Several candidates running for office in Minnesota's District 1 cite a desire to preserve rural Minnesota interests if elected to the state Legislature.
Overall, six candidates are running for three spots in the district. Noteworthy is the absence of Dan Fabien, a Republican from Roseau who has held a House seat for the past decade is not running for reelection this year.
In the Senate, incumbent Mark Johnson, R-East Grand Forks, is seeking his second term in the district, which covers Polk, Red Lake, Pennington, Marshall, Kittson and Roseau counties. It will be a two-year term for the victor, as Minnesota senators serve that long in election years ending in zero to allow for the redistricting process that comes about from the United States Census. Johnson is defending his Senate seat against fellow East Grand Forks resident Reed Perkins, DFL.
District 1 also has two separate House races. In District 1A, John Burkel, a Republican from Badger, is facing Connie Lindstrom, DFL-Hallock. Both are newcomers, hoping to fill the seat left open by Fabien.
In District 1B, Cindy Ansbacher, DFL-Crookston, is hoping to unseat Republican incumbent Debra Kiel, of rural Crookston.
Following is a look at the candidates and their platforms, in alphabetical order.
Johnson, a Republican, first elected to the senate in 2016, is a UND-educated lawyer who runs a law firm in East Grand Forks with his wife, Skyler. They focus on estate planning and working with small businesses. The Mentor, Minn., native also works with his father’s concrete business. The Johnsons have three children.
For Johnson, the biggest issue is an upcoming budget shortfall in the state because of the coronavirus pandemic. Rural and metro areas, he said, have “vastly different ideas” on how to fund education, transportation, courts and law enforcement.
“This year more than ever, you see the difference between the metro agenda and the rural agenda,” Johnson said, adding that he feels he can speak well for his district since he has spent most of his life there. He said he is “steeped” in the values of the region, from agriculture to industry.
Johnson doesn’t feel he is representing constituents as much as families and fellow community members. He said he has developed a relationship of trust with people in the district and he considers that to be his biggest accomplishment, along with previous bonding bills and legislation aimed at fostering industry in northwest Minnesota. To that end, Johnson said he will advocate for the Enbridge Line 3 replacement project.
That relationship of trust, Johnson says, is why people should re-elect him to the state Senate. He refers to himself as a “regular Joe” who has developed relationships across the district with agricultural and industry groups, and he said people should feel comfortable calling on him.
“It's really been a very good dialogue between me and them, so I've really enjoyed the fruits of those relationships,” Johnson said.
Perkins, DFL, grew up south of Minneapolis in the Farmington/Apple Valley area. He is a science teacher who holds a bachelor’s degree in biology and a master’s degree in teaching. His wife, Betsy, also from Minnesota, is a captain in the U.S. Air Force, finishing her military career at Grand Forks Air Force Base. Together they have two children.
Perkins told the Herald he is running for the Senate seat in order to give back to the state that he believes set him up for success in his life. This will be the first time he has sought to hold elected office.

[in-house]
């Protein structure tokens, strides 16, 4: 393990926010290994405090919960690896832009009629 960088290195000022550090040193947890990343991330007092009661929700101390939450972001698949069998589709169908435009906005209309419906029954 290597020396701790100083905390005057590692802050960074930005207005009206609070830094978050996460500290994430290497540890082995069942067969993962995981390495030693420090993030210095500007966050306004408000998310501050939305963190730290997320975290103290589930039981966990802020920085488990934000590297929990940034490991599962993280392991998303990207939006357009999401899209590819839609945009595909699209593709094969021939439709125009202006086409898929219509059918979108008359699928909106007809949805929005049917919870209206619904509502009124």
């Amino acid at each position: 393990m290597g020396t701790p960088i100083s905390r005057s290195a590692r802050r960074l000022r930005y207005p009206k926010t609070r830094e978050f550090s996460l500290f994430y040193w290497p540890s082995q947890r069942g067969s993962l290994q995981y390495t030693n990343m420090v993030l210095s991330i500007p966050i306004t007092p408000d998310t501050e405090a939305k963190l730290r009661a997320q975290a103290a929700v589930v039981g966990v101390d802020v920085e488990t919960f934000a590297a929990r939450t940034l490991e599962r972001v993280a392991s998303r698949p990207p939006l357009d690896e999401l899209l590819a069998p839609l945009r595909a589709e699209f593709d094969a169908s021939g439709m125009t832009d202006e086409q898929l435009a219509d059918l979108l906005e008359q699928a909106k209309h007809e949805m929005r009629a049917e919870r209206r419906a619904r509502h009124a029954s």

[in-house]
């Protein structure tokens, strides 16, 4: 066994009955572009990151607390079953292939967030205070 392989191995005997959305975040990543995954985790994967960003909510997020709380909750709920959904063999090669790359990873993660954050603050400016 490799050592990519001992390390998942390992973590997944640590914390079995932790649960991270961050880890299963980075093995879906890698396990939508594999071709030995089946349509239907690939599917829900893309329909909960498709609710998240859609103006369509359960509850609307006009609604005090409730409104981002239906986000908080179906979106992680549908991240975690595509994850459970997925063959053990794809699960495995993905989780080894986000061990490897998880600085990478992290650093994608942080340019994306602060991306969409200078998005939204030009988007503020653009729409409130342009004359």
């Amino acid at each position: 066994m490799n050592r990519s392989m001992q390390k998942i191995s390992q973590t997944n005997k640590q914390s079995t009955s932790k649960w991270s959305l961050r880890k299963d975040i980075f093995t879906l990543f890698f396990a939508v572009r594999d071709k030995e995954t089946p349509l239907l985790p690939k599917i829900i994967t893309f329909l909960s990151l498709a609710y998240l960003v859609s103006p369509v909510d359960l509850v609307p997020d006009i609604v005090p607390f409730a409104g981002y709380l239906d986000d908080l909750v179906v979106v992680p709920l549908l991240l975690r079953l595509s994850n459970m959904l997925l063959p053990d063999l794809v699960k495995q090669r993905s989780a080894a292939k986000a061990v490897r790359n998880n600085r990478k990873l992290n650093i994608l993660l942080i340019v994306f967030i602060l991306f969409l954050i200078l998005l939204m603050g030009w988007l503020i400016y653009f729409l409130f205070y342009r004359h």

“I really feel like I got a leg up because of what Minnesota offered me,” Perkins said. “Now that I'm back, I want to try to make certain that everybody, including my own two girls, gets that same sort of boost that I feel I got.”
Perkins said that if he is elected, he will make rural health care issues a priority, including access and affordability to services. He is campaigning to make sure rural voices are heard in the health care conversation.
Also, Perkins said rural areas are lacking child care facilities, which means some couples are forced to delay having children. Doing so, he said, can mean giving up a career.
With agricultural policy, Perkins said there is plenty of assistance for farmers, but it mostly is going to multinational companies, rather than to family farms. When an independent farmer applies for assistance, the programs are often overly complicated and burdensome, he said.
If elected, Perkins said he will look to expert advice on policy decisions. He told the Herald he has been a full-time candidate since June, though the pandemic has disrupted going door to door. One of his strengths, he said, is reaching out to people, even if they don't agree with him.
“If I happen to win this race and I've only talked to people who are for sure going to vote for me, I've set myself up for failure,” he said. “There's no way that you can be a successful representative if you only talk to people who already agree with you.”
Two challengers are vying for the House seat after incumbent Rep. Dan Fabian, R-Roseau, announced in March he would not seek re-election. Fabian has held the seat since 2010.
Originally from Greenbush, Minn., Republican John Burkel lives in Badger, where his family has raised turkeys for four generations. Burkel serves on the Northern Pride Board of Directors, the turkey processing plant in Thief River Falls, with the last five years as chairman. He has served on the Minnesota Turkey Growers Association and on the National Turkey Federation. This is his first run for elected office. He and his wife, Joni, have five children.
Burkel, who said he was approached to run by Fabian, is campaigning on a platform of restoring economic growth to the district, as well as loosening regulations that he says “strangle” farmers. Those issues include buffer strips – vegetative swaths up to 50 feet wide required to be along lakes and rivers – and farm predation issues.